07 April 2005

Daily Ireland

Grace’s cabin in ruins

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A small Co Mayo community mourned the death of Prince Rainier yesterday and expressed regret that nothing has been done over the decades to restore a local tumbledown cottage, which is the ancestral home of his late wife, Princess Grace.
The three Grimaldi children, Prince Albert, Princess Caroline and Princess Stephanie, became owners of the now roofless, three-roomed building and an adjoining 35 acres when their mother, the former Grace Kelly, died tragically in a car accident in 1982.
The property, which was first visited by Rainier and Grace in 1961, has lain derelict over the years, despite occasional bursts of correspondence between Monaco and Mayo County Council as well as a local development committee.
Even a former Taoiseach, Albert Reynolds, intervened briefly, but unsuccessfully, in the 1980s. On a visit to Monaco, Mr Reynolds suggested to Prince Rainier that the cottage, where Princess Grace’s grandfather, John Bernard Kelly, eked out a living before emigrating to the United States, should be renovated, but the response was cool.
Maureen Smyth, who acted as Secretary of the Culmore Development Committee in the 1980s, yesterday expressed regret that nothing had been done to restore the cottage into a tourist attraction.
“I am disappointed that things didn’t work out,” Ms Smyth commented. “The provision of an amenity centre in Culmore took precedence over the Kelly cottage project. Plans for the cottage died a death.
“Unless the county council takes up the matter I doubt if locals will. It is too big a project for a small community.”
Frank Chambers, a member of Mayo County Council, who helped involve the then Taoiseach in the 1980s, said yesterday a restored cottage would have been a tourist asset not only for the west but for the whole of Ireland.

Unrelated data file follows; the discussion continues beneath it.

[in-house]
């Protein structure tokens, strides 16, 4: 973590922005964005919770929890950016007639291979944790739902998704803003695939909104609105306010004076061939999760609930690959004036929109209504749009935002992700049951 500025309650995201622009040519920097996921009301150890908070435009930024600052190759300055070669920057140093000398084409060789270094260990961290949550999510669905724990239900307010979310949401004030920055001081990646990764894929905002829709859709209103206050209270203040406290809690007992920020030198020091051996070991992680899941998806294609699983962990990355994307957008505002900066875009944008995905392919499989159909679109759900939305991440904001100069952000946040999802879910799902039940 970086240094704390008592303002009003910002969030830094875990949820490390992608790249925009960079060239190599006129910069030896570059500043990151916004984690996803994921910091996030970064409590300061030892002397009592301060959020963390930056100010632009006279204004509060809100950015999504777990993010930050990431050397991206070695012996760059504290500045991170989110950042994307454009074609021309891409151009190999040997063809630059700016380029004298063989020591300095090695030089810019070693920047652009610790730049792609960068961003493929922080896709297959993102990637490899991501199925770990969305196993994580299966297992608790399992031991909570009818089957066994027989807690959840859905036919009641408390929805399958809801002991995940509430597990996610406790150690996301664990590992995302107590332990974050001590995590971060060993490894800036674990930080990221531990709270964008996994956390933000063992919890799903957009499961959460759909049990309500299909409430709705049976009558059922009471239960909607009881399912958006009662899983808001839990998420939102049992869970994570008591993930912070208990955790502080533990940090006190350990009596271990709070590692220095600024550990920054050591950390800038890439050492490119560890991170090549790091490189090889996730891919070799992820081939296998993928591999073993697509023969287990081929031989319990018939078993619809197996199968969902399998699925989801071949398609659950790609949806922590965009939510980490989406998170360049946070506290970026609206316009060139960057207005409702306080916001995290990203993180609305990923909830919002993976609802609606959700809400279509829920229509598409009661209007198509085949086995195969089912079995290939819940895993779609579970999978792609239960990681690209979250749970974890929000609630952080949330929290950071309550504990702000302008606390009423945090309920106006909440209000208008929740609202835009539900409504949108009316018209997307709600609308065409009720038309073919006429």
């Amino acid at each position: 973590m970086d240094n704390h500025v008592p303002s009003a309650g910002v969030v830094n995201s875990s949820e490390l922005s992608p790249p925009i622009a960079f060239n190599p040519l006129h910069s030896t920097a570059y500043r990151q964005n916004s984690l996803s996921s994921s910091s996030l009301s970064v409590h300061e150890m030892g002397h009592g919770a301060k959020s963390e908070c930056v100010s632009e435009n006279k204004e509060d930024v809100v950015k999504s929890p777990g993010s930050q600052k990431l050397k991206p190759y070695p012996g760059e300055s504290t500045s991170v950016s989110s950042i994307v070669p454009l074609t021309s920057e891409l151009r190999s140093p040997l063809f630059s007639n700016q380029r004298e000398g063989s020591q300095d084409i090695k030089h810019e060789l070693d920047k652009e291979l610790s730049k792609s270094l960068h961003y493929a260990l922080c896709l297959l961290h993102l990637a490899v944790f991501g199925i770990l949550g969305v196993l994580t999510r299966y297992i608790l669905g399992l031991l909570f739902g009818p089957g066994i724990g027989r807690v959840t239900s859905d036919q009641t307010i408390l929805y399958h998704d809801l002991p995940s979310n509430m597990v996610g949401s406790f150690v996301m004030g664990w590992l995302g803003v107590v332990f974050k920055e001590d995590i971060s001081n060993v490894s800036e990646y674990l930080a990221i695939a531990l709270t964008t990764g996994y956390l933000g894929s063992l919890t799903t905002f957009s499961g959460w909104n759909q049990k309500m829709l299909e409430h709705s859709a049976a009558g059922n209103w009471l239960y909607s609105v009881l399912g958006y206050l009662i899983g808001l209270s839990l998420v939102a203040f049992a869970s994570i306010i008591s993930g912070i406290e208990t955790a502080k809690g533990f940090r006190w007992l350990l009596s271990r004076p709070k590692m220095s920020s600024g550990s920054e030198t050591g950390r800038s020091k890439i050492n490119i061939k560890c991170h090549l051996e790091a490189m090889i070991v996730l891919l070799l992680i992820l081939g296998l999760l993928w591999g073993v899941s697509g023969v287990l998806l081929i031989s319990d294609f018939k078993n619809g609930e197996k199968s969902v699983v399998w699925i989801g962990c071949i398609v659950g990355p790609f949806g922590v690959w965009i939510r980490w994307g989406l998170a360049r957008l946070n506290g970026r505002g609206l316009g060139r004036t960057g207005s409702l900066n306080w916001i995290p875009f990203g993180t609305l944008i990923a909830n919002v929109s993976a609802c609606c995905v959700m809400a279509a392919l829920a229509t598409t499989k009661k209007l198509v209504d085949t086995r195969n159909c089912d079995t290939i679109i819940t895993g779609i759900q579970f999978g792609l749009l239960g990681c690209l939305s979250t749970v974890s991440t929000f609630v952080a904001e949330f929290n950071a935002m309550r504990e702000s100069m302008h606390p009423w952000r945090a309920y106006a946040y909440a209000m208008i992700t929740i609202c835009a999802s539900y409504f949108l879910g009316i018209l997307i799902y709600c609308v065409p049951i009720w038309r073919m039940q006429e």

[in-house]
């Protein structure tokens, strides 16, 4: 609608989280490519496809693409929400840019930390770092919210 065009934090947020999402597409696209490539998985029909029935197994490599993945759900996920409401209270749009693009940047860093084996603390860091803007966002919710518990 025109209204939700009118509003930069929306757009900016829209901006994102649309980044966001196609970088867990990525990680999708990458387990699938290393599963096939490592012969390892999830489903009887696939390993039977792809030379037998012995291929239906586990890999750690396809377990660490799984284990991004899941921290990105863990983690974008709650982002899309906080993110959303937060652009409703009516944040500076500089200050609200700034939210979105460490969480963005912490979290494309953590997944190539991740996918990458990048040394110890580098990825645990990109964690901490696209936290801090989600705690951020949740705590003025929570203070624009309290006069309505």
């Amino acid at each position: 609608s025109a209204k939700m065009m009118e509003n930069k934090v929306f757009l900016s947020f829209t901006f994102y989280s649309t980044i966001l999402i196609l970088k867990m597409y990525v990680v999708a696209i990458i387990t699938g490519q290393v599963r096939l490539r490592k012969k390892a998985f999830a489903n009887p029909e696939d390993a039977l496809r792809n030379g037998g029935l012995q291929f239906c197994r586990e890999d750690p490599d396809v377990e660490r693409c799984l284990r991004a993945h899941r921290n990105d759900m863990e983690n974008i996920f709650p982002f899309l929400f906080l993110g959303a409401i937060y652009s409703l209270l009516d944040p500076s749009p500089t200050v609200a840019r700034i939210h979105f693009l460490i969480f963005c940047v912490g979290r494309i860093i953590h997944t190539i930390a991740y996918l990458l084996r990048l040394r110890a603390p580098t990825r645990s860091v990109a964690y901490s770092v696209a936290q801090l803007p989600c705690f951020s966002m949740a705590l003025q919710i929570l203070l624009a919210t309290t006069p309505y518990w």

Despite the lack of progress over the years, Councillor Chambers, who is Chairman of Newport and District Development Company, expressed optimism that the cottage might become some kind of a monument.
“Some kind of memorial, fitting and symbolic, should be put in place,” Councillor Chambers said.
Grace’s son, Prince Albert, visited the property in 1987 dropping in by helicopter unannounced.
Solicitor Patrick Durcan, who represents the Rainier family’s interests in Mayo, declined to comment yesterday when contacted.

Monaco closes casinos as Prince dies

Monaco plunged into mourning and its famed casino closed its doors when the death was announced yesterday of Prince Rainier, the long-ruling monarch hailed for modernising the tiny principality once renowned as a “sunny place for shady people''.
Rainier, whose marriage to American film star Grace Kelly brought elegance, glamour and world renown to what once was a Riviera backwater, died at 6.35am at the hospital treating him for heart, kidney and breathing problems. He was 81.
Prince Albert, his bachelor son and heir, was at his side after doctors called him just before 6am to tell him the end was near, the royal palace said.
Albert (47) was groomed from birth to succeed his father, and had already taken over the royal powers - but not the throne - last week because Rainier was too sick to rule.
Rainier's body was transferred from the hospital back to his hilltop palace shortly after his death and will lie in state in the palace's Palatine Chapel so Monegasques can pay their respects, said an official.
The Mediterranean enclave's famed Monte Carlo casino closed its doors as a sign of respect.
“Each of us feels like an orphan because the principality has been marked by his imprint over the 56 years of his reign,” said Patrick Leclercq, head of government in the principality of 32,000 people.
There was no immediate official word on funeral arrangements.
Rainier was expected to be buried alongside Princess Grace at the 19th-century Monaco Cathedral, where they wed on April 18, 1956. Beside her tomb is an empty slab of marble waiting to be engraved with the prince's name.
Tributes flooded in from European leaders and politicians who praised Rainier, who had been Europe's longest-serving monarch, as a reformist prince.
French President Jacques Chirac said Rainier “enabled his country to gain access to the international stage and gave it modern structures, all the while preserving the traditional elements which, over time, forged Monaco's originality.''
A palace statement said Rainier died “as a result of the broncho-pulmonary, heart and kidney conditions that caused his
Rainier had in been hospital since March 7.

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